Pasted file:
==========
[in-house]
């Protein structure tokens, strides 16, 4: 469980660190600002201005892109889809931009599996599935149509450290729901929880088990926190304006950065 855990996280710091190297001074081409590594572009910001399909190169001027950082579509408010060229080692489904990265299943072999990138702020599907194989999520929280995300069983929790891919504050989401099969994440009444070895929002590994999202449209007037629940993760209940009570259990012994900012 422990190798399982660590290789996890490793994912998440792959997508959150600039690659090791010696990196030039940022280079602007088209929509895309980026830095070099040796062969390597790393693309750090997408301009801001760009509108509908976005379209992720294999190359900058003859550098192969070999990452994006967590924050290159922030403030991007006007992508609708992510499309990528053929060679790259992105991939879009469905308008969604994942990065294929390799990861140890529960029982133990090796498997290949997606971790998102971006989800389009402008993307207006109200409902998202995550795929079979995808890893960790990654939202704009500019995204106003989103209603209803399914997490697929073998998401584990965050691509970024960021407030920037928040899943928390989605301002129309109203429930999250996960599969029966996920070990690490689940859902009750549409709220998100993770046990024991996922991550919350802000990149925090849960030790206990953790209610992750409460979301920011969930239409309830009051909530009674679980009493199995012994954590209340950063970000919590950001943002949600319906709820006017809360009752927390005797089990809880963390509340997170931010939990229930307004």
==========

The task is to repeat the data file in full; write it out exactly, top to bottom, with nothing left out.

[in-house]
């Protein structure tokens, strides 16, 4: 469980660190600002201005892109889809931009599996599935149509450290729901929880088990926190304006950065 855990996280710091190297001074081409590594572009910001399909190169001027950082579509408010060229080692489904990265299943072999990138702020599907194989999520929280995300069983929790891919504050989401099969994440009444070895929002590994999202449209007037629940993760209940009570259990012994900012 422990190798399982660590290789996890490793994912998440792959997508959150600039690659090791010696990196030039940022280079602007088209929509895309980026830095070099040796062969390597790393693309750090997408301009801001760009509108509908976005379209992720294999190359900058003859550098192969070999990452994006967590924050290159922030403030991007006007992508609708992510499309990528053929060679790259992105991939879009469905308008969604994942990065294929390799990861140890529960029982133990090796498997290949997606971790998102971006989800389009402008993307207006109200409902998202995550795929079979995808890893960790990654939202704009500019995204106003989103209603209803399914997490697929073998998401584990965050691509970024960021407030920037928040899943928390989605301002129309109203429930999250996960599969029966996920070990690490689940859902009750549409709220998100993770046990024991996922991550919350802000990149925090849960030790206990953790209610992750409460979301920011969930239409309830009051909530009674679980009493199995012994954590209340950063970000919590950001943002949600319906709820006017809360009752927390005797089990809880963390509340997170931010939990229930307004």